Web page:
Is Being Denied A Benefit Others Receive Enough To Prove Discrimination?
An AOL Jobs reader asks:
If you are treated differently than others under the same circumstances and the others getting better treatment are of a different religion, race, national origin, sex or other protected status than you, you may well have a discrimination claim.
When other members of a department are given permission to take classes and the company reimburses their tuition in their entirety but the same does not happen for me. I'm a Middle Eastern Muslim man. I feel discriminated against when last year I requested to get tuition re-imbursement and department manager told me that the department does not have enough money to cover employees for their tuition when a week later the same department paid one woman's tuition and this year the department is paying tuition for another woman's complete education certification program. Does this fall under the category of discrimination possibly due to race or other form? I do have to point out that the department manager is also from the Middle East but he's a Jewish gentleman from Israel.
In this case, it sounds like there are several possibilities:
- Religious discrimination: Because you are being denied a benefit than others of a different religion, then you may be able to show religious discrimination. If you are the only Muslim in the department, then you may indeed be the victim of discrimination based on your religion. Has the boss made any comments or taken any other actions that indicate a bias against Muslims? If so, this could bolster your case (although you don't need discriminatory comments to prove discrimination).
- Sex discrimination: You mentioned that the others getting tuition reimbursement are both female. This could be evidence of sex discrimination. Are other males having similar problems?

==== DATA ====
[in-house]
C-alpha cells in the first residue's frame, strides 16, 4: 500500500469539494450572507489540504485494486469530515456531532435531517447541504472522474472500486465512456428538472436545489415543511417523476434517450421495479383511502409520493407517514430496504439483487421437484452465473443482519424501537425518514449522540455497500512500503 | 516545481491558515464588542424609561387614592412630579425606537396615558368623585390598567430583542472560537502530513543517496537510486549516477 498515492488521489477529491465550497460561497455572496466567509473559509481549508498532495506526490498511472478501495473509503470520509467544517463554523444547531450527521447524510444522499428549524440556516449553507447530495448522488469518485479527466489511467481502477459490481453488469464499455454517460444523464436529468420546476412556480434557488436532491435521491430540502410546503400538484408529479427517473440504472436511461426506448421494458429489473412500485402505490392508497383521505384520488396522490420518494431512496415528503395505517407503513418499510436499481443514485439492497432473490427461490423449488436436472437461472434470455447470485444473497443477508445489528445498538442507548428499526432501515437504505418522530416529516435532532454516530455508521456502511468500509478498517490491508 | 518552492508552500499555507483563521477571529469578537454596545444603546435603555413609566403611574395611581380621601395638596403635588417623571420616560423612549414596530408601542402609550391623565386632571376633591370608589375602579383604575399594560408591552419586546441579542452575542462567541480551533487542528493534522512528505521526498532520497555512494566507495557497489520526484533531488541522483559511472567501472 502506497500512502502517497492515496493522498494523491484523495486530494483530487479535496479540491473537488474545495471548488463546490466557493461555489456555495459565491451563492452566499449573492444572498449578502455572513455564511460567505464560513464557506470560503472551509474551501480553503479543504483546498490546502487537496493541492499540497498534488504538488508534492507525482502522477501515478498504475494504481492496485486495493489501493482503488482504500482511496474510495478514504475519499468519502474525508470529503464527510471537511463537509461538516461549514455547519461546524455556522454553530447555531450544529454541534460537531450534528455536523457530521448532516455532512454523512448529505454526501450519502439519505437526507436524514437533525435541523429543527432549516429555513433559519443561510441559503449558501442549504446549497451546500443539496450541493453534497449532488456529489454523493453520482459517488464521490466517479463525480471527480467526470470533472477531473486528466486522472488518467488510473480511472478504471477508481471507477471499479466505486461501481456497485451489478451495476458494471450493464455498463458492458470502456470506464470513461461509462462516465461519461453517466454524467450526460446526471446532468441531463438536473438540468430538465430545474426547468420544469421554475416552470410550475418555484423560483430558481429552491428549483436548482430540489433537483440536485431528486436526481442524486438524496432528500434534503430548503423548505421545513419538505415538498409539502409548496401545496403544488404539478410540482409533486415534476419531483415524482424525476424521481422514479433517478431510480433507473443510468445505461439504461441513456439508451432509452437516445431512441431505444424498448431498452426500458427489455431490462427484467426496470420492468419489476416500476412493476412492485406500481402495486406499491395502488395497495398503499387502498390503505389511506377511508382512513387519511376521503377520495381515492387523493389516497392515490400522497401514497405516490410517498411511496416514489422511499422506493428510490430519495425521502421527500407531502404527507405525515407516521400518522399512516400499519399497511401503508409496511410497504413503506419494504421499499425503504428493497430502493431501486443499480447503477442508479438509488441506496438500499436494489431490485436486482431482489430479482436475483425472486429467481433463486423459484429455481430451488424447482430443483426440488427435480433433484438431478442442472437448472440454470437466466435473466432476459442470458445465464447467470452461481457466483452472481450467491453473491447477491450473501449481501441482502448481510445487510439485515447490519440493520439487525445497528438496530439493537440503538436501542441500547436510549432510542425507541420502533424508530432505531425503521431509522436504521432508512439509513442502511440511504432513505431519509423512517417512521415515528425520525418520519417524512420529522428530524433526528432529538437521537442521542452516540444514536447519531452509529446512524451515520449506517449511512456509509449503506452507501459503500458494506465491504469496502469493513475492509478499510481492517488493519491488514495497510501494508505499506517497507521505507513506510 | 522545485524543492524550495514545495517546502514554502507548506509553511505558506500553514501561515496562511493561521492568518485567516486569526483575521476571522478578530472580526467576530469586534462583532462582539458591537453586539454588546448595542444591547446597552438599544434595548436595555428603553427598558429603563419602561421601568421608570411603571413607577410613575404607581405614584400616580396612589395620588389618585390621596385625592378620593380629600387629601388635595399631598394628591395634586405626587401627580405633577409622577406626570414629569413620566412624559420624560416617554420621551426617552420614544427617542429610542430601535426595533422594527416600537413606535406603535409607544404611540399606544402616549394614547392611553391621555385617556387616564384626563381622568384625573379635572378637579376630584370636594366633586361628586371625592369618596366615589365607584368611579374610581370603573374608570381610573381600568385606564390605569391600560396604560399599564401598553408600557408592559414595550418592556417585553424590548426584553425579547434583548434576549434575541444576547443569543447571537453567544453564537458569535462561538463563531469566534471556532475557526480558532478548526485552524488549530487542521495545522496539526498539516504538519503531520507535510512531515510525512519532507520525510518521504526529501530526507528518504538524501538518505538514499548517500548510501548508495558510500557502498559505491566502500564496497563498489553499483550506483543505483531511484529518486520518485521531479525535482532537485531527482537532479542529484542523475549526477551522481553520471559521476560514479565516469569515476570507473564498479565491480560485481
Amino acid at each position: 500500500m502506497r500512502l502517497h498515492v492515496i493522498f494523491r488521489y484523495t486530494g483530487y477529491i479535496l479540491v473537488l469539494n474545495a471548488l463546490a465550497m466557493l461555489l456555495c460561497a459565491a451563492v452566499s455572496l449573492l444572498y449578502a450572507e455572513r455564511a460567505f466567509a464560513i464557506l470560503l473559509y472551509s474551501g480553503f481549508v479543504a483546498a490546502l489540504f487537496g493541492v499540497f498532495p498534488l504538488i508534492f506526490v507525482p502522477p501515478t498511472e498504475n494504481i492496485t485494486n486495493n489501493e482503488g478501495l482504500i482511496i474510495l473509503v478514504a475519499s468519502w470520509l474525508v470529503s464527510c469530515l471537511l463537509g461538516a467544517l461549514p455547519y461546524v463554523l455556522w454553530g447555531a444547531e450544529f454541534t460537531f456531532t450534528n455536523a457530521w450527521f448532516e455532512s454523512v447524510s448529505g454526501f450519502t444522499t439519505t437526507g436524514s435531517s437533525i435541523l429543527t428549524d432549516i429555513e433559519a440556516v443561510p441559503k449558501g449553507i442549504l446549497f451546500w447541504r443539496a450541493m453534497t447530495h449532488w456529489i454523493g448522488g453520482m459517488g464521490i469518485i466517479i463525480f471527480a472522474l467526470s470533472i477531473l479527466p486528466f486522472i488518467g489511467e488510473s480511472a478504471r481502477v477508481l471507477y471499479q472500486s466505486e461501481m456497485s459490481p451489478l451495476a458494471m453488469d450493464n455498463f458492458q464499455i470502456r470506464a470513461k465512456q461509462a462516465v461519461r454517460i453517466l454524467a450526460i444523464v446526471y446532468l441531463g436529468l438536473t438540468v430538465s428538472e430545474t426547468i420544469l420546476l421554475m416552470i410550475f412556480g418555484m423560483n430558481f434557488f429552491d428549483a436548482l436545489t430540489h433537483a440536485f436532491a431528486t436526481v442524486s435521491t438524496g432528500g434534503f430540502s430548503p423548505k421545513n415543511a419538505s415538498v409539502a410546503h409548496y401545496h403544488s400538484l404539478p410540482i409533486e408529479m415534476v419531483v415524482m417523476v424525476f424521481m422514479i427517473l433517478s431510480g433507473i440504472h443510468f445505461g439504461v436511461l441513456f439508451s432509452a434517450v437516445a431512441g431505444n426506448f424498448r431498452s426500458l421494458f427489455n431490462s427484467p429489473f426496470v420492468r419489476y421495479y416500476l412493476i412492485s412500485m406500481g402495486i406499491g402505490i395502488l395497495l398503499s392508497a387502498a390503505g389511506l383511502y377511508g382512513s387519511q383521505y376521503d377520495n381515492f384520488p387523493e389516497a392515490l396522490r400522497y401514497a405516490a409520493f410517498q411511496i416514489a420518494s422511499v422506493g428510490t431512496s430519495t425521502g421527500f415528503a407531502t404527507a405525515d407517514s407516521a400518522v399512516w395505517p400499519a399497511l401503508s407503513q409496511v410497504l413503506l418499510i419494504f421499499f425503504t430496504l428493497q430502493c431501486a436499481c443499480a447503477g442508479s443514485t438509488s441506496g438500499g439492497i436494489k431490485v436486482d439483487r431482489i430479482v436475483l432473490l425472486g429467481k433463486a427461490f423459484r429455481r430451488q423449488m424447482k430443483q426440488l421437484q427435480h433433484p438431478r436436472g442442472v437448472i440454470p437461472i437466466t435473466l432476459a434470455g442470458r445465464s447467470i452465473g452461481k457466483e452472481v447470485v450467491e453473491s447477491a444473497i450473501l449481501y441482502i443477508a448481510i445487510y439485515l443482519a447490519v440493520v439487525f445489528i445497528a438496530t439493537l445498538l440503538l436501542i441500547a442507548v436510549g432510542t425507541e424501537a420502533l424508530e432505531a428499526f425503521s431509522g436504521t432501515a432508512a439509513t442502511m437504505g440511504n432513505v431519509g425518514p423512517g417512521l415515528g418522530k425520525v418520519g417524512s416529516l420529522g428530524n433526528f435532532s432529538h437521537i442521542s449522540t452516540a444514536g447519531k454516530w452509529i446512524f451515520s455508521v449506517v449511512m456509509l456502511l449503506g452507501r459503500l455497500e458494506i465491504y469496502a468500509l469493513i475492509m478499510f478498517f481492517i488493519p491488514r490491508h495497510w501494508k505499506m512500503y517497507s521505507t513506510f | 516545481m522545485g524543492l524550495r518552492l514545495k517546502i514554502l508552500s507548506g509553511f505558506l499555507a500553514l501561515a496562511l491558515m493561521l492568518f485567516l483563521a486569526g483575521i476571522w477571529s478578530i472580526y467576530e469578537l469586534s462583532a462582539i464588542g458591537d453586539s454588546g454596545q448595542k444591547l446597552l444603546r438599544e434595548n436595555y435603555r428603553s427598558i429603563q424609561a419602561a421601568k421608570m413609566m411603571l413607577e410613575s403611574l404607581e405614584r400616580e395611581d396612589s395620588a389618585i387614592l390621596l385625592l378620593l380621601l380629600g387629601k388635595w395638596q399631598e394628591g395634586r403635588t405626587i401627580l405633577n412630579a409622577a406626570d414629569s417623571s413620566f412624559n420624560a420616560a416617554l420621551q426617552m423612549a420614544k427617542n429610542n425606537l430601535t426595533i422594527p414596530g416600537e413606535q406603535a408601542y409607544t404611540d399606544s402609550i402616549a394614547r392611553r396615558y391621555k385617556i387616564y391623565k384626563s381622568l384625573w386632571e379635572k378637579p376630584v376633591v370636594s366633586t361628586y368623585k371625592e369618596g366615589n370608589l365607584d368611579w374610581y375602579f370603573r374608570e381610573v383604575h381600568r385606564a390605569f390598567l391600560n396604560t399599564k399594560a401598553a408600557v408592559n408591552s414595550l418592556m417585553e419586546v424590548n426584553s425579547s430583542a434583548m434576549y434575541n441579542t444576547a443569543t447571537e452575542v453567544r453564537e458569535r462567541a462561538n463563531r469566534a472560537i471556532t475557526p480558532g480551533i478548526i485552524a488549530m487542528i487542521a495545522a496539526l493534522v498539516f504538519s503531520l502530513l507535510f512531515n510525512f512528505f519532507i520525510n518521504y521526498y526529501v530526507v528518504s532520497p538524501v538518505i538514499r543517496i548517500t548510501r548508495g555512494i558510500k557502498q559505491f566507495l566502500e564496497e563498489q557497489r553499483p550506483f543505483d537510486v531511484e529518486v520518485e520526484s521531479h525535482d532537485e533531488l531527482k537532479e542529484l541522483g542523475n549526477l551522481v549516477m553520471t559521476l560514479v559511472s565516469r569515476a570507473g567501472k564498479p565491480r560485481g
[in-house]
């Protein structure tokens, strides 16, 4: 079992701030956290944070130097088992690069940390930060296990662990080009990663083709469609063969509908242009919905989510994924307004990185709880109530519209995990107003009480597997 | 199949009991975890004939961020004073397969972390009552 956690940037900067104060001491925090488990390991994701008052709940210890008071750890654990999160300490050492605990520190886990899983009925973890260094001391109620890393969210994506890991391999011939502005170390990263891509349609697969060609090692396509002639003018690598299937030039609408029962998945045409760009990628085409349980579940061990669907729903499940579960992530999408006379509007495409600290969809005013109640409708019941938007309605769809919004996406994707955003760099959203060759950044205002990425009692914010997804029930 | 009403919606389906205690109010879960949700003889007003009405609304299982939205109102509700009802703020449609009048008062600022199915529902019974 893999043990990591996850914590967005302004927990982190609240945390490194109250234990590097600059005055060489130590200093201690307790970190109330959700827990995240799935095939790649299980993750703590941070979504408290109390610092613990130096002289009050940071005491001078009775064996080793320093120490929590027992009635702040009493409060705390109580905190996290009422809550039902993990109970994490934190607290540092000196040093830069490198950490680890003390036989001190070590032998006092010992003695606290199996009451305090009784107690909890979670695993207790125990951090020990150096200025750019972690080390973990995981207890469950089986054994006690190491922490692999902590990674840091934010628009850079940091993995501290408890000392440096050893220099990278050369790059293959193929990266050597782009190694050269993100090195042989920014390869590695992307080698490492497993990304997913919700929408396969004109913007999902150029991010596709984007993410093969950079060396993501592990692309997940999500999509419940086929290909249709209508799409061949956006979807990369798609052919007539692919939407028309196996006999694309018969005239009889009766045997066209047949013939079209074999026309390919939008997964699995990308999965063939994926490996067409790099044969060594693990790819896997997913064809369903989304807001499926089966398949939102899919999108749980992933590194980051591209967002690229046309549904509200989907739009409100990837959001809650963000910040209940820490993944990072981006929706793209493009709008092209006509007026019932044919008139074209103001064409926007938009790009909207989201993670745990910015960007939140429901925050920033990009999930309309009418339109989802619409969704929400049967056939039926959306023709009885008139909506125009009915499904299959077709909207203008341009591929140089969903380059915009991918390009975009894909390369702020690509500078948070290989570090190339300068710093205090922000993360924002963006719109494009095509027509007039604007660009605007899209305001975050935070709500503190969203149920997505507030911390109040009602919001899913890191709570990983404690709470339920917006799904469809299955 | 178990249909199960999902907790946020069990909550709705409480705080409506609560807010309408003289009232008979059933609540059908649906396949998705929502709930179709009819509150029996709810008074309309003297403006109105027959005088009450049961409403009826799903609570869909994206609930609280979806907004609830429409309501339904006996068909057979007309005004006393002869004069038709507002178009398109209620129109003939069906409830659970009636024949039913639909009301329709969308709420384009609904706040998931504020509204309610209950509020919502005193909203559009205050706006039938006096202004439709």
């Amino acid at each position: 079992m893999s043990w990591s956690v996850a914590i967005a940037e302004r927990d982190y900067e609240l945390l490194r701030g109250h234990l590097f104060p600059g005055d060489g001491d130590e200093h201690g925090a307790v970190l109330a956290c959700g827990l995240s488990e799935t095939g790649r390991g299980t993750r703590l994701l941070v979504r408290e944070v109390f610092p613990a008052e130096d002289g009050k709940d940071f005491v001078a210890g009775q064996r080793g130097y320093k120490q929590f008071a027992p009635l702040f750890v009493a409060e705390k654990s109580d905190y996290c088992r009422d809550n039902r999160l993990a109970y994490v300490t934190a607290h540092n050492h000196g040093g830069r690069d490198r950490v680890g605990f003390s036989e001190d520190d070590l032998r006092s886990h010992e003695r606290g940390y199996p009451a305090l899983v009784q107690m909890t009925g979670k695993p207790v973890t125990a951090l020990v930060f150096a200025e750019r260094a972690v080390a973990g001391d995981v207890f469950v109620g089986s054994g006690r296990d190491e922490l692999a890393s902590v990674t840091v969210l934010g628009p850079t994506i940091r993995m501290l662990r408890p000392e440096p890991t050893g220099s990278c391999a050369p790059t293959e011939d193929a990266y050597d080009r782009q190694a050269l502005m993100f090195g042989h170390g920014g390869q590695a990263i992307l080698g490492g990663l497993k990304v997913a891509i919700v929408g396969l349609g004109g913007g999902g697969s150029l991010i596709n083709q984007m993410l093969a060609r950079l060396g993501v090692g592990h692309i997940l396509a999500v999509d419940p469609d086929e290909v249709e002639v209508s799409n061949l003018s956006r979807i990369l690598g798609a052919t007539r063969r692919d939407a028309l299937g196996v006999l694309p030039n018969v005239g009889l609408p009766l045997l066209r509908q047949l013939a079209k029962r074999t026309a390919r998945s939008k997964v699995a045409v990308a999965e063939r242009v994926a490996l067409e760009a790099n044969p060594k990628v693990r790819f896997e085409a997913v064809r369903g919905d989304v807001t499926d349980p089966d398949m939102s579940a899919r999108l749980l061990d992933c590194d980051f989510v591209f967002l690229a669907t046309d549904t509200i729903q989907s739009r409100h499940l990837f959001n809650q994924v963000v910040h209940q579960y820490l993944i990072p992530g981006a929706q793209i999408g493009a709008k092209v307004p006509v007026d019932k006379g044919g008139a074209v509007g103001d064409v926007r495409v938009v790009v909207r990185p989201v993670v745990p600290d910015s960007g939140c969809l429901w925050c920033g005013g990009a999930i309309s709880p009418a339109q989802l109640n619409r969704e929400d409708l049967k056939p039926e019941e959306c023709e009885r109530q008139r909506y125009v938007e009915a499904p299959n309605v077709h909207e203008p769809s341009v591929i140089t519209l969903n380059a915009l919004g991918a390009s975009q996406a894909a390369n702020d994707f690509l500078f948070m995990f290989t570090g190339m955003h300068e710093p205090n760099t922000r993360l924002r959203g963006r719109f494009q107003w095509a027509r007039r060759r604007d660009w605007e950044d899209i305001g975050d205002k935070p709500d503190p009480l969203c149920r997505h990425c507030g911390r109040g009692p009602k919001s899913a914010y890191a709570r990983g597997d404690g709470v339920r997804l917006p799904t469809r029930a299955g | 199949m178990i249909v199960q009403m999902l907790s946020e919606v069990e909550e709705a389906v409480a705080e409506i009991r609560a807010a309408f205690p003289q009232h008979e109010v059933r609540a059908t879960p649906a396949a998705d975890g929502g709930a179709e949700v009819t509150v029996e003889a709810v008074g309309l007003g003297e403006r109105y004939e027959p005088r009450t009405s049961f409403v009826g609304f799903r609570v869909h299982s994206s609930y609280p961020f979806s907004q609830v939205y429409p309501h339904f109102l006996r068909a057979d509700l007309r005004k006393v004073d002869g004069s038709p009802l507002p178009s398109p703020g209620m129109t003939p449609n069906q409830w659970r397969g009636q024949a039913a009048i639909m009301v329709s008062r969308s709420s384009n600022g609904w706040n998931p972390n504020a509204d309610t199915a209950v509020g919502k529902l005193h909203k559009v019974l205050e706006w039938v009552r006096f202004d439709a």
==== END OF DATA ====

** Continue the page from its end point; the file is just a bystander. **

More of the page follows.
- National origin discrimination: If you are the only person in the department from your Middle Eastern country, then you might be the victim of national origin discrimination. It's not too much of a stretch to imagine that your boss could have some animosity toward your country of origin.
You said this happened last year, so it may be too late to take action. You might want to make a formal, written complaint internally to HR and explain why you think discrimination has occurred. If you can think of other instances of the same type of discrimination (other Muslims being singled out, other men not getting tuition reimbursement, comments about your country) then list them. List everyone who is being treated differently and explain that they are in a different category (religion, sex, or national origin) from you. Give them a chance to fix the situation. Ask them to reimburse you.
If you still have time, you could file with EEOC. Depending on your state, you have either 180 days or 300 days from the date you were denied tuition reimbursement to file. If you are too late and are still a student, then submit your request for reimbursement again. If denied again, this could restart the clock running on your deadline.
If you think you were the victim of illegal discrimination, then it's probably best to talk to an employment lawyer in your state about your rights.
If you need legal advice, it's best to talk to an employment lawyer in your state, but if you have general legal issues you want me to discuss publicly here, whether about discrimination, working conditions, employment contracts, medical leave, or other employment law issues, you can ask me at AOL Jobs.
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